"What is general semantics?"

FEB 21, 1983

Copyright 1983 by Ralph E. Kenyon, Jr.

This paper attempts to deal with a frequently asked question, "What is general semantics?". The question may be asked from many points of view. These points of view may include:

  1. The casual question of one who never heard of general semantics.
  2. The perplexed question of a novice student of general semantics.
  3. The thoughtful question of an expert in the field.
  4. and many others. (etc.)

Having been a student of general semantics since 1973, I have encountered very little explicit agreement among general semanticists regarding this question. Common responses can be paraphrased: "The question is no good because it asks for an identification." or "It depends upon who asks whom." I have encountered other answers which can best be classified as non sequitur. If we consider the public relations aspect of our activities, such answers do much to turn away possible students of general semantics. One way to improve the attitudes of other people about general semantics is to have a relatively simple, "agreed upon", answer to question 1.

In view of "the word is not the thing", the answer can have more that one representation. These statements provide alternative formulations, at a number of levels of abstraction in order of increasing precision.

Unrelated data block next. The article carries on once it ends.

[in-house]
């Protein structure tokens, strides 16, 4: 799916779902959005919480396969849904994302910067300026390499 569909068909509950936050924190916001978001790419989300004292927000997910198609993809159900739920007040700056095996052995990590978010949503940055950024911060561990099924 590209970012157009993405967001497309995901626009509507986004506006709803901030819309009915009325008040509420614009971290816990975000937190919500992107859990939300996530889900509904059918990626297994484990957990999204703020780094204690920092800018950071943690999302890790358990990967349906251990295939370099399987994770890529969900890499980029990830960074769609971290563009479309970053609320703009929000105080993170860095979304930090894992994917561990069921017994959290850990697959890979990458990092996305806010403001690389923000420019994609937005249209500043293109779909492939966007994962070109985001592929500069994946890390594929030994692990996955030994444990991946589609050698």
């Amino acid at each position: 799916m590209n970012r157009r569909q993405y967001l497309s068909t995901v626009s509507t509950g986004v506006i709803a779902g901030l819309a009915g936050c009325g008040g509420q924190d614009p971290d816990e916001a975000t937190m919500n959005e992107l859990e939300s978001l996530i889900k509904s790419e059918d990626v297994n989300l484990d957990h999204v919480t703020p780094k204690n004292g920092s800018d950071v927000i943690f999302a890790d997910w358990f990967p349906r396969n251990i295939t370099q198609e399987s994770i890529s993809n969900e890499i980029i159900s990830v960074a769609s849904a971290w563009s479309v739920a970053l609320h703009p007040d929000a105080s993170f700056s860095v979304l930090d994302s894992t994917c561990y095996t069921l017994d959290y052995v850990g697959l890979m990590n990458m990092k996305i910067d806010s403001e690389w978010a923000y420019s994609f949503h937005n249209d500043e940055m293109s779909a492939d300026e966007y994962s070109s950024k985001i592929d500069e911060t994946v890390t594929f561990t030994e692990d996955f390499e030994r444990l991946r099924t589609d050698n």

1. General semantics is a new way of looking at life.
  2. General semantics is a completely new way of thinking and behaving.
  3. General semantics represents a new Weltanschauung.
  4. General semantics instantiates a new paradigm.

Korzybski did not have the powerful and precise model of a "paradigm shift" to use as an analogy in formulating or communicating general semantics. With the terminological distinctions available today (1983), we can characterize general semantics far more precisely that ever before. Although I will explicitly discuss only the most precise of these formulations, my comments are applicable to the first three answers as well.